“How can people come here?” I wondered, although he hadn’t come at all, he’d been born right there in the gray dullness, the neat brick rows of Sunset Park. “How can they leave their island paradise?” I thought, picturing warm sand and cool waters, fresh sweet mangoes and plantains and spicy beans.
“It’s not like that,” he said. But it was. I knew even though I’d never been. I could hear it in his music.
He couldn’t love me because he couldn’t love, but by the time I figured that out he had become obsessed with having me. He professed his love day and night, sixty-three unwanted messages on my answering machine each evening. He followed me. He waited outside my apartment so that I learned to look for him around shadow corners and go sleep at Mayra’s house.
Mayra’s second husband was sick of me but would never say so. Mayra had stabbed her first husband “only enough so I could get away,” she said.
That’s how I knew what to do, when I went in one night and he was there, long after I thought it was over. I was letting myself be happy again, doing simple things like sleeping and eating and picking up a bouquet of tulips from the Korean store. I didn’t see him at first because he was in the kitchen, my tiny kitchen on top of the BQE. I heard him, felt his hum, smelled his scent of sweet coconut and cigarettes. I reached into the utensil drawer and grabbed the first thing I could find. “Get the fuck out of here!” I screamed, brandishing a pizza wheel. “Johnny! Johnny! Vito!” I called, knowing they weren’t home, knowing that he wouldn’t know that. “Call the fucking cops!”
He moved towards me, telling me to shut up, moving as if to put his hand over my mouth. But I held up the pizza wheel like I meant it, and I did.
Later, smoking a joint on Mayra’s roof, we laughed about it. “What kind of damage would that do?” she said. “You would have had to roll it up and down on him!” She laughed her smoky laugh, her laugh that still was because she had stabbed a man, stabbed him so he wouldn’t stab her. “He won’t be eating a slice for a while!”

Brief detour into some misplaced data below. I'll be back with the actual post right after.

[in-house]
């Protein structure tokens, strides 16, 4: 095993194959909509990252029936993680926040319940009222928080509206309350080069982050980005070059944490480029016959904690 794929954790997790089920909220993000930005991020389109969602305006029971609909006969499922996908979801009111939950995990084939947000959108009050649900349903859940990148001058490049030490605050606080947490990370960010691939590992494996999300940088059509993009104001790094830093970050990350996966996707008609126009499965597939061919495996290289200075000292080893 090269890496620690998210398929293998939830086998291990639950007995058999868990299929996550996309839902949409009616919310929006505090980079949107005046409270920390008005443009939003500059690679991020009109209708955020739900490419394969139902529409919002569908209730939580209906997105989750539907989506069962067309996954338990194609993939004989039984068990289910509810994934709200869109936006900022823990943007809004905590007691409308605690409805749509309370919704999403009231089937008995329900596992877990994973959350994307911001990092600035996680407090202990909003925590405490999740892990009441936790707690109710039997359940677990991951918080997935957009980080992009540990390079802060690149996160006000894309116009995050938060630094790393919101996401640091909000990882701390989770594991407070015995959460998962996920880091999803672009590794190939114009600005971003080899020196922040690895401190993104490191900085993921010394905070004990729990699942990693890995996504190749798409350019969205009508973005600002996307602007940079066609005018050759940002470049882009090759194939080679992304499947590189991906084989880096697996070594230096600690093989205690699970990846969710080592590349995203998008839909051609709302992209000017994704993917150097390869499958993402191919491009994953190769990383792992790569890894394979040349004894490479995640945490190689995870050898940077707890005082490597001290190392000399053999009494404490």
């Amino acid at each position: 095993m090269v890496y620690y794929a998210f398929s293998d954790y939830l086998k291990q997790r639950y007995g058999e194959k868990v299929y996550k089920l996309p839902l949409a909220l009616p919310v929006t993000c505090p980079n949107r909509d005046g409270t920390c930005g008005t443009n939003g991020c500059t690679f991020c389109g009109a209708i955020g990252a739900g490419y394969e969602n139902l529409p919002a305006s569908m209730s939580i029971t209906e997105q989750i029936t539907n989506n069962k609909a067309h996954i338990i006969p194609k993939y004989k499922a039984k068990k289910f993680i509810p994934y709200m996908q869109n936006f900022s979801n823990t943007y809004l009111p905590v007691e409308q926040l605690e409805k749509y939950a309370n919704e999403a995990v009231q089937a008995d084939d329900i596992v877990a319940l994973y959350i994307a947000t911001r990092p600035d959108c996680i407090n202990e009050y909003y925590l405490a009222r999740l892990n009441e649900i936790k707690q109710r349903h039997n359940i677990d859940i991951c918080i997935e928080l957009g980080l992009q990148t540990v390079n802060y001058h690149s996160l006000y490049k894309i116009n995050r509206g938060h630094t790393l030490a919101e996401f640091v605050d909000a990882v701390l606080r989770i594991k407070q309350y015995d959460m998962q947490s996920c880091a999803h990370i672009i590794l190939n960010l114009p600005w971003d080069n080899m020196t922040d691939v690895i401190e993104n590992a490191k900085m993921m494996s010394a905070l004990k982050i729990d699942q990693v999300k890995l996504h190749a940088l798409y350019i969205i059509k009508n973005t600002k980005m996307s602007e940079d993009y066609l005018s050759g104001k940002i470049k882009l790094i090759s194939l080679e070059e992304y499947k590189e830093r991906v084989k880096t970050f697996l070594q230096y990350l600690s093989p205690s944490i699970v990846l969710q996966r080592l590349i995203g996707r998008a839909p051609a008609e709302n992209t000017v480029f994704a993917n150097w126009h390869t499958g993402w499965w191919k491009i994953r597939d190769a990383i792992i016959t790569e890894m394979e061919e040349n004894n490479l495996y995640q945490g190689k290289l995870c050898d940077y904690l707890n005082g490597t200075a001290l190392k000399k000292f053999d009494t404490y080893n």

“I didn’t stab him,” I say, after a while, knowing I would have, pizza wheel or no. “I didn’t have to. It was my eyes, my hum, my brujeria.” It was a psychic battle and I won. He had turned and slipped through the window, down the fire escape and over the fence onto Nelson Street.
“It’s over, now,” she said, and I nodded.
It was. Only the bridge had been ruined for me, I avoided it for months. Even now, when I go to New York, walking over the bridge in afternoon sunlight with my daughter, I look for him, tall, bronze, green and black bike shorts, maroon bike, a small brown bag with a beer bottle in it poking out of his messenger bag. “I will never see him again, I will never see him again,” I chant silently in my head. And the bridge is quiet, as quiet as it ever was when we met there. And it is peaceful, and since then there have been a thousand souls, a million maybe, that have hummed there and away again, and the bridge is quiet, and peaceful, and I am laughing on a summer afternoon. Kathleen Furin is the co-founder
and co-director of the Maternal
Wellness Center, which provides education,
psychotherapy, and advocacy for pregnant women, mothers, and families.
She holds an MSW and is a certified childbirth educator. Her work
has been published in Literary Mama, The Birthkit and the Expectant
Mother’s Guide. She lives in Philadelphia with her husband and two